Top seed Roger Federer ousted by Tomas Berdych in U.S. Open
Just when it appeared a pretty safe bet that the U.S. Open's top four seeds were on track to advance to Saturday's semifinals, 26-year-old Czech Tomas Berdych emerged as a shark in the water, devouring No. 1 Roger Federer in Wednesday night's quarterfinal, 7-6 (1), 6-4, 3-6, 6-3.
Thus was this year's Open lighter by one more familiar name. No 2010 champion Rafael Nadal, who withdrew with knee tendinitis. No Andy Roddick, the 2003 champ, beaten in what became his final pro match Wednesday.
And, among the women: No Kim Clijsters, the three-time champion who went out in the second round and into retirement. No Venus Williams, the two-time tournament winner, also eliminated in the second round.
Novak Djokovic, the defending men's champion and No. 2 seed, is still around, a 6-4, 6-1, 3-1 (retired) winner over Stanislas Wawrinka with the completion of their rain-delayed fourth-round match. Wawrinka surrendered with the flu and chills.
And No. 3 Andy Murray moved into the semis by rallying for a 3-6, 7-6 (4), 6-2, 6-0 quarterfinal victory against Marin Cilic. (In yesterday's other match, a fourth-rounder, No. 8 Janko Tipsarevic defeated Philipp Kohlschreiber, 6-3, 7-6 (5), 6-2.)
It was a logical assumption that Federer, against No. 6 Berdych, would justify his recently claimed world No. 1 ranking that resulted from his seventh Wimbledon title last month. Federer, at 31, was playing in his 34th consecutive major tournament quarterfinal. Berdych, though he reached the Australian Open quarters this year, was stopped in the fourth round at the French Open and in Wimbledon's first round.
But the rangy, 6-5 Berdych (literally the man in the black hat Wednesday night), recently had cut into Federer's lifetime 11-4 record against him by winning three of their previous six meetings, qualifying him as a legitimate lurker.
An early first-set service break by Federer became as distant memory as the five-time Open champion, began spraying shots around Arthur Ashe Stadium with a shocking frequency.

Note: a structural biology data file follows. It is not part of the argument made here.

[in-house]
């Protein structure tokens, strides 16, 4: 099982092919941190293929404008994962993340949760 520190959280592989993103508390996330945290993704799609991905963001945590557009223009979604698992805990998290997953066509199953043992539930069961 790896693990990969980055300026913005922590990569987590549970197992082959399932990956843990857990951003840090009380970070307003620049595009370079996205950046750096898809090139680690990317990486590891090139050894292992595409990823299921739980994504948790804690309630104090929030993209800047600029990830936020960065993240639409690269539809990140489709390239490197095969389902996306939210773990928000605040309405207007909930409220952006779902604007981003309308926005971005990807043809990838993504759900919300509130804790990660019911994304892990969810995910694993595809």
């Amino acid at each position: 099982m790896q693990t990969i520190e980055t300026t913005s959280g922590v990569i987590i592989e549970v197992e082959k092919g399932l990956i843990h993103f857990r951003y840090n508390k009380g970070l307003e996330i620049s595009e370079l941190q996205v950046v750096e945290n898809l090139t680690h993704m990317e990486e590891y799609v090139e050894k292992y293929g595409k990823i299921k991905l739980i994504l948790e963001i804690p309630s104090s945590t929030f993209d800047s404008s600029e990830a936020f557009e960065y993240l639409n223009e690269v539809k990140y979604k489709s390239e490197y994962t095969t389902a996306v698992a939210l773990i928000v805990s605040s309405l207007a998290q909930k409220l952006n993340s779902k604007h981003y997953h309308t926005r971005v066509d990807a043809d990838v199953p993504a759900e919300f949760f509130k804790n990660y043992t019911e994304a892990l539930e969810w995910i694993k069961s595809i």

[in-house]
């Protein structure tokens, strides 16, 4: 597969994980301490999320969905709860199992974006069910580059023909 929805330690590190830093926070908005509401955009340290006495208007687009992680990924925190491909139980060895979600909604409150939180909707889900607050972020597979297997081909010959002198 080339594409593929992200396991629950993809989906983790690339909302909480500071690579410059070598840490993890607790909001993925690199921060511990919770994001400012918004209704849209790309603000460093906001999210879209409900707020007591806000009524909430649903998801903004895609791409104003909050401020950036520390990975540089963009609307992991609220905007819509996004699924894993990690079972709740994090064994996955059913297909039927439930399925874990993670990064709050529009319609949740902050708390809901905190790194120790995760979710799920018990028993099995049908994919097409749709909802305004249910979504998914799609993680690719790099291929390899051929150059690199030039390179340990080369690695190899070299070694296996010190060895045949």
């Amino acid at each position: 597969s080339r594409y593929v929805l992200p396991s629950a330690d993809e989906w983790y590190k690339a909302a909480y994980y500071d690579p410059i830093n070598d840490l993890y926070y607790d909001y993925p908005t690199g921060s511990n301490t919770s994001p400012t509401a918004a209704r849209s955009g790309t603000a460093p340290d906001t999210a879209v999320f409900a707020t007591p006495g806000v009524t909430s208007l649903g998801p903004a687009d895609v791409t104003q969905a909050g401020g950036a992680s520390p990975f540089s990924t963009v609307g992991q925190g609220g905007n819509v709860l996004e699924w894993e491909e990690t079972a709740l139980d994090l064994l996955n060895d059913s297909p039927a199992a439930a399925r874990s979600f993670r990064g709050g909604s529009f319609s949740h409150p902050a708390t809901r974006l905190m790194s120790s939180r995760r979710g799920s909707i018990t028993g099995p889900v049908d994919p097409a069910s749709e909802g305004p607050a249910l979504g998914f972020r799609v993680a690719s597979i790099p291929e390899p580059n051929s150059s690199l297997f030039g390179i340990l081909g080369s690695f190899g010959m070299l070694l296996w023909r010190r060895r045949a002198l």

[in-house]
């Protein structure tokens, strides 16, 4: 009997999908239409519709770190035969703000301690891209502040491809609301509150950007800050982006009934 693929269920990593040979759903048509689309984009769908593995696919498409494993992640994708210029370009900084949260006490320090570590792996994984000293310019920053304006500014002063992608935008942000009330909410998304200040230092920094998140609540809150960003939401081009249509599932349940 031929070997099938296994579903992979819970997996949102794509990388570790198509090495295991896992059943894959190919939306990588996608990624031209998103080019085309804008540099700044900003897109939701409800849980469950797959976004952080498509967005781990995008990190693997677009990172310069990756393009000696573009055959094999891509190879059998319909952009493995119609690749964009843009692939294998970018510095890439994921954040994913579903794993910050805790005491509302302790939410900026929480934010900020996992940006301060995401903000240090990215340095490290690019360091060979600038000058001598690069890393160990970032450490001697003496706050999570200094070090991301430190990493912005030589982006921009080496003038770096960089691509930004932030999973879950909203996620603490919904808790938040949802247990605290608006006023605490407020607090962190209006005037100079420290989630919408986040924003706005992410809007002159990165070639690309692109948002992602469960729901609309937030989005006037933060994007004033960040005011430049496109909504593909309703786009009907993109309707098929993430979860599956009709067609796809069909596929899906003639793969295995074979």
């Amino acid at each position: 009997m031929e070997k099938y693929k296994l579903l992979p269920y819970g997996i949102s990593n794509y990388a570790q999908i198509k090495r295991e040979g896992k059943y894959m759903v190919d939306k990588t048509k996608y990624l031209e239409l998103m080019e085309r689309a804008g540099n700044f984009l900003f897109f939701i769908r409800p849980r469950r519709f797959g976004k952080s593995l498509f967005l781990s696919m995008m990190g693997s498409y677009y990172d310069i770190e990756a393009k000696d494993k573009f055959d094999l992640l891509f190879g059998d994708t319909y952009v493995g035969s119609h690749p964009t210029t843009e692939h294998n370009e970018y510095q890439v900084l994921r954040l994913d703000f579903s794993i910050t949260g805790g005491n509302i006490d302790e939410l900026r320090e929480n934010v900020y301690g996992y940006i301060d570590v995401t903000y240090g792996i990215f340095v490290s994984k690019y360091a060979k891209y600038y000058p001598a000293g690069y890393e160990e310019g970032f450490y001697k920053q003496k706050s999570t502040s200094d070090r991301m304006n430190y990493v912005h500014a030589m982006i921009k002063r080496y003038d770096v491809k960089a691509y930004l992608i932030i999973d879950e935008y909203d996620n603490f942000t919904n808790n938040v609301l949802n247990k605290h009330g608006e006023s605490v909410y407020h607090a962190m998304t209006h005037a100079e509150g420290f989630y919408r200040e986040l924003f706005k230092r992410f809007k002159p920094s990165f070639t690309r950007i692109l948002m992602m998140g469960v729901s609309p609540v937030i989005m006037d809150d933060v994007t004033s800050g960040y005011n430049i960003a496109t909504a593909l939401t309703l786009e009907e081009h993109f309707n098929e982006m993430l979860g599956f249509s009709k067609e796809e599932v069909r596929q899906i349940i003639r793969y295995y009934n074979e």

Once Berdych, the 2010 Wimbledon runner-up who never had been past the fourth round in nine previous Flushing Meadows appearances, stormed through the first-set tiebreaker, winning the last five points -- two on unforced Federer errors -- Federer played as if in need of a remedial course.
Federer sent two forehands wide to hand Berdych the service break at the start of the second set. And, the more Federer missed -- floating shots way long and noticeably wide -- the cleaner and harder Berdych began hitting the ball.
Federer settled himself in the third set, but Berdych's forehand cross-court winner broke Federer in the eighth game of the fourth set for a 5-3 lead and he served out the match at love. It was the first time Federer failed to reach the Open semifinals since 2003.
"I just didn't come up with the goods tonight,'' Federer said. "It was unfortunate.''
Federer committed an uncommonly high 40 unforced errors, compared with Berdych's 21, and needed to save three break points just to survive the fifth game of the second set. Two games later, though, Federer's two double faults led to another Berdych break. On Berdych's serve, which was coming in almost 140 miles per hour, Federer often appeared helpless.
-- With AP